1) Create the file /etc/yum.repos.d/dell-system-update.repo and insert the contents:

 

[dell-system-update_independent]

name=dell-system-update_independent
baseurl=http://linux.dell.com/repo/hardware/dsu/os_independent/
gpgcheck=1
gpgkey=http://linux.dell.com/repo/hardware/dsu/public.key
enabled=1
exclude=dell-system-update*.i386

[dell-system-update_dependent]

name=dell-system-update_dependent
mirrorlist=http://linux.dell.com/repo/hardware/dsu/mirrors.cgi?osname=el$releasever&basearch=$basearch&native=1
gpgcheck=1
gpgkey=http://linux.dell.com/repo/hardware/dsu/public.key
enabled=1

 

(Note that if need be, the wget and yum commands can be run on a different server and the contents of the resulting repository copied and pasted into the file on the target XenServer, which would also be a good way to check for possible updates in the future. Also, should there be an issue resolving linux.dell.com, try substituting the IP address 143.166.82.43 for it in the four occurrences above.)

 

2) Run the command “yum install dell-system-update” and respond “y” to the various questions.

 

3) If necessary, in particular if you have private network, firewalls or border router limitations, you may need to make use of a yum proxy server. Assuming there is such machine available and is accessible, on your XenServer, edit the file /etc/yum.conf and enter at the end of the file the one line:

 

proxy=http://IP-address-of-proxy-host:3128

 

for example, proxy=http://10.11.12.13:3128 ,where “3128” is the standard squid Web proxy port used by yum (change the port number to match your site’s requirements, if needed).

 

That’s it. You should now have access to the “dsu” utility. The various options can be seen by running “dsu –help”. More about dsu and its options can be found here: https://linux.dell.com/repo/hardware/dsu/ . While the configuration of a yum proxy server is beyond the scope of this article, there are a number of good guides describing how to create reverse proxies, for example, this one for a squid proxy server: https://www.cyberciti.biz/tips/howto-rhel-centos-fedora-squid-installation-configuration.html. Depending on the environment, this last step may not be required at all.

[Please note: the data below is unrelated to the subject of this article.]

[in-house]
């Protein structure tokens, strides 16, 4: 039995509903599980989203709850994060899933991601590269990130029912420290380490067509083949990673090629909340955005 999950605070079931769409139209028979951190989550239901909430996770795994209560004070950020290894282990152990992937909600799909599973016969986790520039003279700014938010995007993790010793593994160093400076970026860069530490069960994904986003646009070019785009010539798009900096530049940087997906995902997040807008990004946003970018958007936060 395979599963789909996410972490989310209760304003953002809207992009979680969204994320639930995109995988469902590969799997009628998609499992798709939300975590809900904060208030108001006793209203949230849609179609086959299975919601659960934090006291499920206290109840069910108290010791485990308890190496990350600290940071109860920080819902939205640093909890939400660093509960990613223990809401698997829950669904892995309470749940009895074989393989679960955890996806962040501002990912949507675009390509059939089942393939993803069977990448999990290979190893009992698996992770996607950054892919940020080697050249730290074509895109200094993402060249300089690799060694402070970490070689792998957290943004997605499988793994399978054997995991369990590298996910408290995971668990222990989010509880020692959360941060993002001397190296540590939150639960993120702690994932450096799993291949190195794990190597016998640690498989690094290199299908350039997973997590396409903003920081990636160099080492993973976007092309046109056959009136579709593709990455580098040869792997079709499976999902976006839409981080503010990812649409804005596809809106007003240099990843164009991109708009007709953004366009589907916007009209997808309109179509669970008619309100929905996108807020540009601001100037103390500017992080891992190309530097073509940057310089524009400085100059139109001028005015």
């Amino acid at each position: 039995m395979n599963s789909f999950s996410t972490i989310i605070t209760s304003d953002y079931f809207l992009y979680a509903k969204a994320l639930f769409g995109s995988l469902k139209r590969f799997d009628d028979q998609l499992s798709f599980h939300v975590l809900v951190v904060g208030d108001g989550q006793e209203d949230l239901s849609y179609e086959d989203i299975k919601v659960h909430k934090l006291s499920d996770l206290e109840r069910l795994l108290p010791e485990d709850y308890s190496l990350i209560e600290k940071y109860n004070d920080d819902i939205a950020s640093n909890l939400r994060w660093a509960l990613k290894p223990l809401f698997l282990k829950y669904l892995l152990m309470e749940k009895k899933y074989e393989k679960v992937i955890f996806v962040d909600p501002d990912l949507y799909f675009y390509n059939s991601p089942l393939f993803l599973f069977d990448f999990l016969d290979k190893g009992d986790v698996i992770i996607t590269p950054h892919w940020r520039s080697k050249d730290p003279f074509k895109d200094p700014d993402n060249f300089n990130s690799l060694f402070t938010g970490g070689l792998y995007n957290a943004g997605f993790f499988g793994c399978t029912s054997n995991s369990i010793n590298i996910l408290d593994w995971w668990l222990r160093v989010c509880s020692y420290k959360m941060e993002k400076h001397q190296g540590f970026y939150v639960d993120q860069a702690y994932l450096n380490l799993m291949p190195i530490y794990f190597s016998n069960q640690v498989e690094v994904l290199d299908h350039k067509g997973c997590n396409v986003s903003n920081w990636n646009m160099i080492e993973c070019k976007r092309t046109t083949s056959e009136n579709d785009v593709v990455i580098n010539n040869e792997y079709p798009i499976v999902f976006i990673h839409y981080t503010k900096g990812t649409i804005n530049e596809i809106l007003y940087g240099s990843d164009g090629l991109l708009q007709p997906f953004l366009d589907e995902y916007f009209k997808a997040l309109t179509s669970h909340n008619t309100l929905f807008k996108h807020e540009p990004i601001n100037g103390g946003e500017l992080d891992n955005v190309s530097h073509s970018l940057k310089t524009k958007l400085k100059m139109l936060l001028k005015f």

An Example

 

Here is an example of the output when running the "inventory" option. Each of the individual components is identified and numbered and shown along with the current firmware level:

 


# dsu --inventory

 

Verifying catalog installation ...

 

Installing catalog from repository ...

 

Fetching dsucatalog ...

 

Reading the catalog ...

 

Installing inventory collector ...

 

Fetching invcol_WF06C_LN64_16.12.200.896_A00 ...

 

Verifying inventory collector installation ...

 

Getting System Inventory ...

 


1. BIOS  ( Version : 2.5.2 )

 

2. Lifecycle Controller, 1.4.2.12, A00  ( Version : 1.4.2.12 )

 

3. Dell 64 Bit uEFI Diagnostics, version 4247A0 Installer Revision 14.05.00, 4247.1  ( Version : 4247A0 )

 

4. Power Supply  ( Version : 09.13.59 )

 

5. Power Supply  ( Version : 09.13.59 )

 

6. CPLD  ( Version : 1.0.3 )

 

7. PERC H710 Mini Controller 0 Firmware  ( Version : 21.3.0-0009 )

 

8. Firmware for  - Disk 0 in Backplane 1 of PERC H710 Mini Controller 0    ( Version : DB08 )

 

9. 12G SEP Firmware   ( Version : 1.00 )

 

10.  iDRAC  ( Version : 1.66.65.00 )

 

11. NetXtreme BCM5720 Gigabit Ethernet PCIe (eth0)  ( Version : 7.10.18 )

 

12. NetXtreme BCM5720 Gigabit Ethernet PCIe (eth1)  ( Version : 7.10.18 )

 

13. NetXtreme BCM5720 Gigabit Ethernet PCIe (eth2)  ( Version : 7.10.18 )

 

14. NetXtreme BCM5720 Gigabit Ethernet PCIe (eth3)  ( Version : 7.10.18 )

 

15. Intel(R) Ethernet Converged Network Adapter X540-T2  ( Version : 0.0.0 )

 

16. Intel(R) Ethernet Converged Network Adapter X540-T2  ( Version : 0.0.0 )

 

Here is a list of dsu options available:
# dsu --help
Usage: dsu [OPTION]...
Options:
-h, --help                                     Help
-v, --version                                  Version
-i, --inventory                                Perform Inventory
-n, --non-interactive                          Non-interactive mode
-g, --get-categories                           Get category values
-c, --category=<CATEGORY1,CATEGORY2,...>       List only updates of <CATEGORY1,...> categories
-u, --apply-upgrades-only                      List only upgradable updates